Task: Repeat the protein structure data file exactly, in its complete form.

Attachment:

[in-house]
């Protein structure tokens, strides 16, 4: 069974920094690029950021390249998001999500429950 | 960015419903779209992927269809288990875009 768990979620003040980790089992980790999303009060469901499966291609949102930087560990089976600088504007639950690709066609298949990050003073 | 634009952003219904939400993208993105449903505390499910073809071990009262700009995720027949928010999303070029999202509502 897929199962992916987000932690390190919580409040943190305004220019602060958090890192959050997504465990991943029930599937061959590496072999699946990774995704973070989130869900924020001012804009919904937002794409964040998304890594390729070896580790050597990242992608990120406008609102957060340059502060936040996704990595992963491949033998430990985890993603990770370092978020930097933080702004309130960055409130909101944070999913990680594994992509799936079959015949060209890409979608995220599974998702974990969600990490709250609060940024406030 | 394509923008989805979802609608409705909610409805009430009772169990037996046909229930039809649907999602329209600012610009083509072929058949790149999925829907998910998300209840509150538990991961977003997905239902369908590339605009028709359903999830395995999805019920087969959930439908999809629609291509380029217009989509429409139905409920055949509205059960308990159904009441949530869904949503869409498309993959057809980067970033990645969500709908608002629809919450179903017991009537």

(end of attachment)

[in-house]
């Protein structure tokens, strides 16, 4: 069974920094690029950021390249998001999500429950 | 960015419903779209992927269809288990875009 768990979620003040980790089992980790999303009060469901499966291609949102930087560990089976600088504007639950690709066609298949990050003073 | 634009952003219904939400993208993105449903505390499910073809071990009262700009995720027949928010999303070029999202509502 897929199962992916987000932690390190919580409040943190305004220019602060958090890192959050997504465990991943029930599937061959590496072999699946990774995704973070989130869900924020001012804009919904937002794409964040998304890594390729070896580790050597990242992608990120406008609102957060340059502060936040996704990595992963491949033998430990985890993603990770370092978020930097933080702004309130960055409130909101944070999913990680594994992509799936079959015949060209890409979608995220599974998702974990969600990490709250609060940024406030 | 394509923008989805979802609608409705909610409805009430009772169990037996046909229930039809649907999602329209600012610009083509072929058949790149999925829907998910998300209840509150538990991961977003997905239902369908590339605009028709359903999830395995999805019920087969959930439908999809629609291509380029217009989509429409139905409920055949509205059960308990159904009441949530869904949503869409498309993959057809980067970033990645969500709908608002629809919450179903017991009537």